However, when talking about the role of H. pylori in the progression of hepatic diseases, there is no consistent opinion among researchers. Some investigator, such as Fox et al (35), Matsukura et al (45) and García et al (46) claimed that it could not colonize livers and was barely able to promote hepatic diseases. They rather regard it as contaminant instead of infection. However, others, such as Goo et al (23), Ito et al (24) and Rocha et al (47), reported that H. pylori not only colonize the livers, but also contribute to the hepatic disease evolution. Nowadays, investigators are gradually discovering a growing kinds of Helicobacter spp., such as H. bilis, H. pullorum and H. pylori, which has been found in the liver of hepatic disease patients. However, attention is mainly focused on H. bilis or H. pullorum (35,45,46) rather than H. pylori for the following reasons. It has been confirmed by in vitro study that H. pylori was unable to survive in bile products (48). Moreover, cholecystectomy would increase the gastric Helicobacter infection risk (49). Relying on the crucial findings that H. pylori was unable to survive in hepatobiliary condition, the presence of H. pylori was considered a result of contamination rather than colonization, even though it had ever been found in gallbladder and bile of patients (50). In humans, bile is produced continuously by the hepatocytes (liver bile), but stored and concentrated in the gallbladder (gallbladder bile) (51). Ito et al (25), Zhang et al (26) and Chen et al (27) found H. pylori exhibited hepatotoxicity while it was co-cultured with hepatocytes which were capable of producing bile in vitro. Hence, they insisted H. pylori might play a potential role in hepatocarcinogenesis. Additionally, Goo et al (23), Ito et al (24) and Rocha et al (47) found all liver samples were negative for other gut organisms, such as E. coli, which mainly inhabited gut and more likely present in liver than H. pylori as a contaminant. Moreover, the successful H. pylori-cultivation from livers of patients (14,44) also suggest its colonization rather than contamination. Finally, basing on the finding that H. pylori could be recovered from feces, Kelly et al (52) and Thomas et al (53) agreed with the opinion that it would survived even after exposure to bile. We came to the same conclusion as that summarized by Ito et al (25), Zhang et al (26) and Chen et al (27). However, bile products might transform H. pylori from virulent helical form to insufficient coccoid form (54). The colonization and pathology ability of H. pylori in liver may depend on its virulence factors, such as CagA or VacA (25,5557) and forms. Therefore, we thought the reasons for low H. pylori frequency in the study of Fox et al (35) may due to the insufficient strain or form of H. pylori which the researchers had adopted.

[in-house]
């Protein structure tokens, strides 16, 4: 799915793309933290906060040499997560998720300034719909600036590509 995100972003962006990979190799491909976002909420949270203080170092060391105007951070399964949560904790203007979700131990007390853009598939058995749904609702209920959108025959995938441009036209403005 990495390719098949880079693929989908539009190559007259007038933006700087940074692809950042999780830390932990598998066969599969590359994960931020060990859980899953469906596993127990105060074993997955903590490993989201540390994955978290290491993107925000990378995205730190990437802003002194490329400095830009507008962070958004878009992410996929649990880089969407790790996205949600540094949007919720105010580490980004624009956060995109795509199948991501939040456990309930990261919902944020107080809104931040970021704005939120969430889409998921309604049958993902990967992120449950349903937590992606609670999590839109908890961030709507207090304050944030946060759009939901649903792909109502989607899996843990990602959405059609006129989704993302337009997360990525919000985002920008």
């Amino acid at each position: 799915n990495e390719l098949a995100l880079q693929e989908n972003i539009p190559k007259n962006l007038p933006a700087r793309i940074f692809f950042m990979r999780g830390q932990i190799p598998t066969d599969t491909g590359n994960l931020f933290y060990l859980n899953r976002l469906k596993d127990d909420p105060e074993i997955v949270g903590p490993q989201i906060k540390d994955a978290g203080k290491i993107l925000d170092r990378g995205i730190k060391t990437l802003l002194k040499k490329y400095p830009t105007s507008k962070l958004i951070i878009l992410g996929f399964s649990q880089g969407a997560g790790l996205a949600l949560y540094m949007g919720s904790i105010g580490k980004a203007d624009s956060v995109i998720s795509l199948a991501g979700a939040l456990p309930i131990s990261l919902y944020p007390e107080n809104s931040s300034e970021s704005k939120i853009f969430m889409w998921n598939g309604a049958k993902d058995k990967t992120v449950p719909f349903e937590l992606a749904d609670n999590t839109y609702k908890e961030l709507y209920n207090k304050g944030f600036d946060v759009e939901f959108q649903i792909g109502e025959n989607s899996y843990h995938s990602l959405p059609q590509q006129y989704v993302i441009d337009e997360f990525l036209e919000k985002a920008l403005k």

By using morphological (IHC staining) and genetic detection (PCR), the present study confirmed that H. pylori or only its structural components were both detected in stomachs and livers. It was mainly detected in the hepatic sinusoids and necrotic areas of the tumors. Currently, the following possible perspectives or hypotheses are widely accepted regarding the presence of H. pylori in the liver. Firstly, because its genetic components had been detected in cholecystic samples or the bile of gallbladder disease patients, some researchers consider the findings related to duodenal reflux (5862). Gastrointestinal motility will transport H. pylori from the stomach to the descending duodenum. It would be gradually transmitted in a retrograde manner through the major duodenal papilla, sphincter of Oddi, common bile duct, common hepatic duct, left and right hepatic ducts, and cholangiole to its final destination in the liver or gallbladder. Secondly, the genetic components of H. pylori were detectable in the endarterium samples of atherosclerotic patients using PCR detection by Danesh et al (7) and others who indicated that H. pylori might enter into the circulatory system (5,6,63). A long-term chronic H. pylori infection would result in chronic gastritis and a chronic gastric ulcer. Consequently, a small amount of H. pylori would constantly leak into the blood through impaired vessels that are in or around gastric ulcers and then wander aimlessly along the portal or lymph circulation. Tian et al (66) found that inflammatory cells were mostly thinly distributed along the central veins, hepatic sinusoids, arteriolar, and venules in the periportal area of H. pylori-infected livers. Although similar morphological changes were found in H. pylori-infected mouse livers of the present study, we could not detect H. pylori genus-specific 16S rRNA in any of the blood samples. The low bacteria concentration (<103 CFU/μl) in the blood may be responsible for the negative results (60). Thus, even though it was undetectable in the blood of hepatic positive individuals, we cannot deny the abovementioned secondary hypothesis. Thirdly, inflammatory cells would phagocytize H. pylori and arrive at liver when the hepatic homeostatic equilibrium had been broken, for example, an increasing of bile pH value.